Updated 7 Dec 2021
Migrating to the cloud is often overwhelming for businesses. There are concerns about stability, cost, and most importantly, security. For many organizations, a successful migration actually reduces operating and protection costs, promotes scalability, and reduces the risk of cyberattacks that could potentially sink a business with improved ISO compliance certifications.
By migrating, businesses can help reduce operational costs while improving IT processes and utilizing more efficient data platforms. Moreover, many organizations identify the ability to cut cloud security costs as a key benefit when deciding whether to initiate a migration strategy or when choosing between suppliers.
So, let’s jump straight in with defining what migrations are and how they can help cut security and business protection costs.
Cloud migration is the process of transferring digital business assets, operations, and data to the cloud. Unlike a real, physical move of tangible objects, it involves moving these digital processes and goods from one data center to another. Just like moving from a small office to a larger one, cloud migrations require in-depth planning and advance considerations and often ends up being worth the tremendous effort, leading to cost important savings and flexibility.
Commonly, “cloud migration” describes the move from physical, on-premises infrastructure, also known as legacy systems, to the cloud. However, the term can also refer to migrating from one cloud to another cloud, usually from one provider to another.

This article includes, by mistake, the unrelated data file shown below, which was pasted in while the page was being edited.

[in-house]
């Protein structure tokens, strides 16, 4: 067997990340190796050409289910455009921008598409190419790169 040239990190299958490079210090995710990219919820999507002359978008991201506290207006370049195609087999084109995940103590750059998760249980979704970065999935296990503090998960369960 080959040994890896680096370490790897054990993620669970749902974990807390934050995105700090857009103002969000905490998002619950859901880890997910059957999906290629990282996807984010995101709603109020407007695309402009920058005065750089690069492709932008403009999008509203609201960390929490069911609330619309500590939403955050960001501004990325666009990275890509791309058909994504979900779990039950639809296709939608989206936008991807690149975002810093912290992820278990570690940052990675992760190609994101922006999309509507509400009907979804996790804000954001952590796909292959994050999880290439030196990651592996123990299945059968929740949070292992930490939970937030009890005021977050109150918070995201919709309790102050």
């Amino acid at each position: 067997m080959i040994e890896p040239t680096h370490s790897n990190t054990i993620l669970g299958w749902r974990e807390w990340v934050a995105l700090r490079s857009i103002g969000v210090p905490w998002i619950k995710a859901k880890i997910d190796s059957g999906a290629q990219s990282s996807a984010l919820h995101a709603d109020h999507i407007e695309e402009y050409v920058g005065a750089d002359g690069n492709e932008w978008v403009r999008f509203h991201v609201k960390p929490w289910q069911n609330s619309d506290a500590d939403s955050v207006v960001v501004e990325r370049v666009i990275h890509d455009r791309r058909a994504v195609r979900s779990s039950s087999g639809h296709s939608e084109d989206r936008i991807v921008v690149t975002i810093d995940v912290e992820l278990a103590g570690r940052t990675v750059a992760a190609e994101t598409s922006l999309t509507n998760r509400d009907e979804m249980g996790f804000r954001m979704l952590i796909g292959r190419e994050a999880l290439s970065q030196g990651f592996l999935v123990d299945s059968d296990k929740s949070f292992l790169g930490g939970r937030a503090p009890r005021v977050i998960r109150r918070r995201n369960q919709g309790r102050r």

When talking about migrations, it’s important to remember that moving on-premises applications and data from physical data centers to the cloud is not the only scenario. What does an organization do when it already stores its applications and data in the cloud but wants to move them to another service provider’s cloud? How can a business utilize a multi-cloud strategy without affecting integral operations? These are just two examples of why cloud-to-cloud migrations can be so beneficial.
Organizations may consider a migration such as this for scaling, security, or cost reasons. Cloud-to-cloud migrations allow businesses to switch providers without first moving their data and applications to in-house servers. Being able to transfer easily between cloud providers is a critical consideration when selecting a new provider.
The cost of a migration should not outweigh the advantages – if properly considered, migrations can help cut costs.
By moving to the cloud or to a new cloud provider, organizations can help to reduce operational costs while simultaneously improving IT processes. Security is one prominent area that benefits from migration efforts, requiring fewer financial resources than legacy systems.
Switching to the cloud also means only paying for actual storage used, with no need to maintain expensive data centers when important processes and data are hosted in the cloud. A large percentage of SMBs have reported reduced costs as a result of embracing cloud technology, with the majority reinvesting the saved capital back into the business.
Cloud providers offer the required hardware for web servers with maintenance, security, and upgrades usually included in the agreement. Many public cloud providers also charge under a “pay as you go” approach, with no lengthy contracts which can be useful for rapidly expanding enterprises.